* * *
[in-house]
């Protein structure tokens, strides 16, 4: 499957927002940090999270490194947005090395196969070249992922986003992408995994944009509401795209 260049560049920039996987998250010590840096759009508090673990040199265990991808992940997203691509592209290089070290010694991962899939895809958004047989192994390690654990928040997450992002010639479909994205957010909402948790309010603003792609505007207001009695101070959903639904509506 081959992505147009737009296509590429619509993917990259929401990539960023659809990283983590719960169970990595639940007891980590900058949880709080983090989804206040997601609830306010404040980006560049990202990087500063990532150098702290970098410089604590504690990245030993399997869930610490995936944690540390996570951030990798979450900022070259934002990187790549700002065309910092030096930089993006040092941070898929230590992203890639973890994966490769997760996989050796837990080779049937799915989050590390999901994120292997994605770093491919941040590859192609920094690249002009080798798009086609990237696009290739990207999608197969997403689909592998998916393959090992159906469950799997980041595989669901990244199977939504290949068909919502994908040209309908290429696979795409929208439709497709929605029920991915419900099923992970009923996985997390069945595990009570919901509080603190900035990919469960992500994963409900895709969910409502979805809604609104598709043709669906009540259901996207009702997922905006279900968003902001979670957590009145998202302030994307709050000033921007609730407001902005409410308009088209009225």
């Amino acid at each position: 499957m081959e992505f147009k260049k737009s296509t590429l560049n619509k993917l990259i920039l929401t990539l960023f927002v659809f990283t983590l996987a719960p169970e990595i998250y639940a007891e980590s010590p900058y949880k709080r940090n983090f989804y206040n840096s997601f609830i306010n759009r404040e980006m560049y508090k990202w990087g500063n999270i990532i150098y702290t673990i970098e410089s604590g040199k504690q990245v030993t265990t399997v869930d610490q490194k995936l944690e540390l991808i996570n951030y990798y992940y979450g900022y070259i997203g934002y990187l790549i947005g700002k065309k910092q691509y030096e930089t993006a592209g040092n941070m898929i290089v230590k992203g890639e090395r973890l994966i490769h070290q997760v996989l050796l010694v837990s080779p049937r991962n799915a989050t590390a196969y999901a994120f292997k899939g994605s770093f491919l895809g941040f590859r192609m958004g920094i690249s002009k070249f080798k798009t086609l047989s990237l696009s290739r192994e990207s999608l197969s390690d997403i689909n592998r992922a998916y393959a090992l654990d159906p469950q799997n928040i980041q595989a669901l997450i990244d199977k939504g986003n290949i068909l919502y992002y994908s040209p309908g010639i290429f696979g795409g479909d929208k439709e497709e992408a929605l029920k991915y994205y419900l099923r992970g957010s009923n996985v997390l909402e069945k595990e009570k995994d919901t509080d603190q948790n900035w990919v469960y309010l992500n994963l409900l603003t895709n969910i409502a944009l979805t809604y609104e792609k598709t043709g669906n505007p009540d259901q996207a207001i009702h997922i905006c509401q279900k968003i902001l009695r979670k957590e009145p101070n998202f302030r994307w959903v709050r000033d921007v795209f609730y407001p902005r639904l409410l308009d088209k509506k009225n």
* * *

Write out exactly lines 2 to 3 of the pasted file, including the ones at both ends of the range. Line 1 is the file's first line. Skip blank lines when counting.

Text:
């Protein structure tokens, strides 16, 4: 499957927002940090999270490194947005090395196969070249992922986003992408995994944009509401795209 260049560049920039996987998250010590840096759009508090673990040199265990991808992940997203691509592209290089070290010694991962899939895809958004047989192994390690654990928040997450992002010639479909994205957010909402948790309010603003792609505007207001009695101070959903639904509506 081959992505147009737009296509590429619509993917990259929401990539960023659809990283983590719960169970990595639940007891980590900058949880709080983090989804206040997601609830306010404040980006560049990202990087500063990532150098702290970098410089604590504690990245030993399997869930610490995936944690540390996570951030990798979450900022070259934002990187790549700002065309910092030096930089993006040092941070898929230590992203890639973890994966490769997760996989050796837990080779049937799915989050590390999901994120292997994605770093491919941040590859192609920094690249002009080798798009086609990237696009290739990207999608197969997403689909592998998916393959090992159906469950799997980041595989669901990244199977939504290949068909919502994908040209309908290429696979795409929208439709497709929605029920991915419900099923992970009923996985997390069945595990009570919901509080603190900035990919469960992500994963409900895709969910409502979805809604609104598709043709669906009540259901996207009702997922905006279900968003902001979670957590009145998202302030994307709050000033921007609730407001902005409410308009088209009225």
């Amino acid at each position: 499957m081959e992505f147009k260049k737009s296509t590429l560049n619509k993917l990259i920039l929401t990539l960023f927002v659809f990283t983590l996987a719960p169970e990595i998250y639940a007891e980590s010590p900058y949880k709080r940090n983090f989804y206040n840096s997601f609830i306010n759009r404040e980006m560049y508090k990202w990087g500063n999270i990532i150098y702290t673990i970098e410089s604590g040199k504690q990245v030993t265990t399997v869930d610490q490194k995936l944690e540390l991808i996570n951030y990798y992940y979450g900022y070259i997203g934002y990187l790549i947005g700002k065309k910092q691509y030096e930089t993006a592209g040092n941070m898929i290089v230590k992203g890639e090395r973890l994966i490769h070290q997760v996989l050796l010694v837990s080779p049937r991962n799915a989050t590390a196969y999901a994120f292997k899939g994605s770093f491919l895809g941040f590859r192609m958004g920094i690249s002009k070249f080798k798009t086609l047989s990237l696009s290739r192994e990207s999608l197969s390690d997403i689909n592998r992922a998916y393959a090992l654990d159906p469950q799997n928040i980041q595989a669901l997450i990244d199977k939504g986003n290949i068909l919502y992002y994908s040209p309908g010639i290429f696979g795409g479909d929208k439709e497709e992408a929605l029920k991915y994205y419900l099923r992970g957010s009923n996985v997390l909402e069945k595990e009570k995994d919901t509080d603190q948790n900035w990919v469960y309010l992500n994963l409900l603003t895709n969910i409502a944009l979805t809604y609104e792609k598709t043709g669906n505007p009540d259901q996207a207001i009702h997922i905006c509401q279900k968003i902001l009695r979670k957590e009145p101070n998202f302030r994307w959903v709050r000033d921007v795209f609730y407001p902005r639904l409410l308009d088209k509506k009225n």